Look closely: my dogs have taught me that. When we walk, when they stop to bend their heads and scent something, sorting out the amazing with whuffle snuff sounds rising up to my ears through early morning quiet, I look.
I look around.
I learned how much looking can mean to a person when I was a kid and my parents spent hours waiting for just the right light to get a photo they saw before it transpired. Sunday mornings when I was small, the family went walking in interesting places, and then they waited for these moments. Sunday mornings I learned stillness outside.
At home I spent hours looking through photography magazines my father had, not reading the how-to information, but seeing what other people had viewed as precious. Some photos puzzled me and others took me somewhere new even as I sat cross legged on the floor in the hall.
Years ago I happened upon an interview with Laurie Anderson in which the interviewer asked her where she goes to recharge. I might not get the quote exactly right, but this is close: “I spend a lot of time in this room. I try to get what I need right here.” That has stuck with me.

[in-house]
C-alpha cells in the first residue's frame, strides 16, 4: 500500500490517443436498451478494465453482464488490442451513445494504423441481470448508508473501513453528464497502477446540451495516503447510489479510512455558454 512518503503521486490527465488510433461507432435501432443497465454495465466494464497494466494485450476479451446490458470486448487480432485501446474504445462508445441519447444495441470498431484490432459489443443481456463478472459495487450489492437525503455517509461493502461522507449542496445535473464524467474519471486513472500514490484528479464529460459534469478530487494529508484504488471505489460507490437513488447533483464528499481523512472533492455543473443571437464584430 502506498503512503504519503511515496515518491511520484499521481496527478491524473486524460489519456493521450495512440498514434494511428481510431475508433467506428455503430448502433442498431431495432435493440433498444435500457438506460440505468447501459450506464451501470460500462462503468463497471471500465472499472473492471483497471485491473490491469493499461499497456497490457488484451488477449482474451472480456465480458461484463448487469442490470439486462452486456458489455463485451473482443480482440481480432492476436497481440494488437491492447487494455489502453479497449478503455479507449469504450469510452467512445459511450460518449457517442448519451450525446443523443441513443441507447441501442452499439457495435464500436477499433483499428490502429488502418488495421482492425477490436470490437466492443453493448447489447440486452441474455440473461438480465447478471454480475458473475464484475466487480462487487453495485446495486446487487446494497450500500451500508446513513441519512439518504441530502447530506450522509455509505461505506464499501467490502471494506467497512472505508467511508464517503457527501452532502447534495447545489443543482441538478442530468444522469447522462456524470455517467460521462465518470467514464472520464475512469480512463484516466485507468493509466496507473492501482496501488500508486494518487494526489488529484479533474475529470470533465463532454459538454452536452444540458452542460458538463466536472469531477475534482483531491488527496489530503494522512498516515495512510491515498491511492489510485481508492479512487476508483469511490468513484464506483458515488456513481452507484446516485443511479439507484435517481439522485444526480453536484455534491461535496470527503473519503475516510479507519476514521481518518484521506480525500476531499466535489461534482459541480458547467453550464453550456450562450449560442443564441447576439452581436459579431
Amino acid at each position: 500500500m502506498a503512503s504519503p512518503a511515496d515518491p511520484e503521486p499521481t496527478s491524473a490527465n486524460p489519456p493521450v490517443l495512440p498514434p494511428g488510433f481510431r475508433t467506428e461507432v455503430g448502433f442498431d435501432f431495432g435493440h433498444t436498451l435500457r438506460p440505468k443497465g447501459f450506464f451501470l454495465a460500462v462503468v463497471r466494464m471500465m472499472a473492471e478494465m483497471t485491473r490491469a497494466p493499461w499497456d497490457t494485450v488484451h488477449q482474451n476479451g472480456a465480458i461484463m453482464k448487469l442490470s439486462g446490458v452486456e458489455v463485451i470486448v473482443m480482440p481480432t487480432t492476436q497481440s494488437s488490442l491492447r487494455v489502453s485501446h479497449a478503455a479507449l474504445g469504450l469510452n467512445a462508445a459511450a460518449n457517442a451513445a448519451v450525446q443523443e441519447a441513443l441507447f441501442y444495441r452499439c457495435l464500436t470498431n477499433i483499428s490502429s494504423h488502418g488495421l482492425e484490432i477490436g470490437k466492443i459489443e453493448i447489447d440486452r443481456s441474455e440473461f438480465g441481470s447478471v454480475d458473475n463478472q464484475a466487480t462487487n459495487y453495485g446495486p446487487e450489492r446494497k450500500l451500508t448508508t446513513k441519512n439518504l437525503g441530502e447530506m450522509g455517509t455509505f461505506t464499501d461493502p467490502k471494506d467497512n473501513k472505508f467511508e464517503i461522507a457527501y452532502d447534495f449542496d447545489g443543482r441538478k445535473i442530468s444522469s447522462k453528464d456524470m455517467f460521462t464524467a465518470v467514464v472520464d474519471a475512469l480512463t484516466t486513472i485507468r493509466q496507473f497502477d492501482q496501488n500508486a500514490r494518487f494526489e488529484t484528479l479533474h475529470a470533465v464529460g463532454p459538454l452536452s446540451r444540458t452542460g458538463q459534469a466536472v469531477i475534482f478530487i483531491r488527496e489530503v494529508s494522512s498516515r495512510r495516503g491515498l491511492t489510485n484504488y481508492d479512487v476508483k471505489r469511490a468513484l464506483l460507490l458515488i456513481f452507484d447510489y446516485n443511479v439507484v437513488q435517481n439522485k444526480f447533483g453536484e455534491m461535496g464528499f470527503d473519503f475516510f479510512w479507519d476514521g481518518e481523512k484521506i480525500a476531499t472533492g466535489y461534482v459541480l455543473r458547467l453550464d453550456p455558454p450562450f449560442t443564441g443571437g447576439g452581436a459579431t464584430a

I like it because of the idea that recharging isn’t running away but finding what’s in front of and around you, and absorbing that energy in a different way. I’ve also always liked it because it reflects the reality that most people in the world don’t have the option of going somewhere else. They must stay where they are to work, support their families, and survive. I don’t know if that’s what she intended, but it’s always had that meaning for me too.
I’ve discovered how much I love photography by being still. When I’m out with Miller and he is sniffing the news, I’m looking at what could seem like the same things, but they’re not. Things change every day, over the hours. What something looks like in the morning will be different in the afternoon. I’ve learned to look closely. There’s so much wonder there.
Photo: From last summer, on a walk with Miller.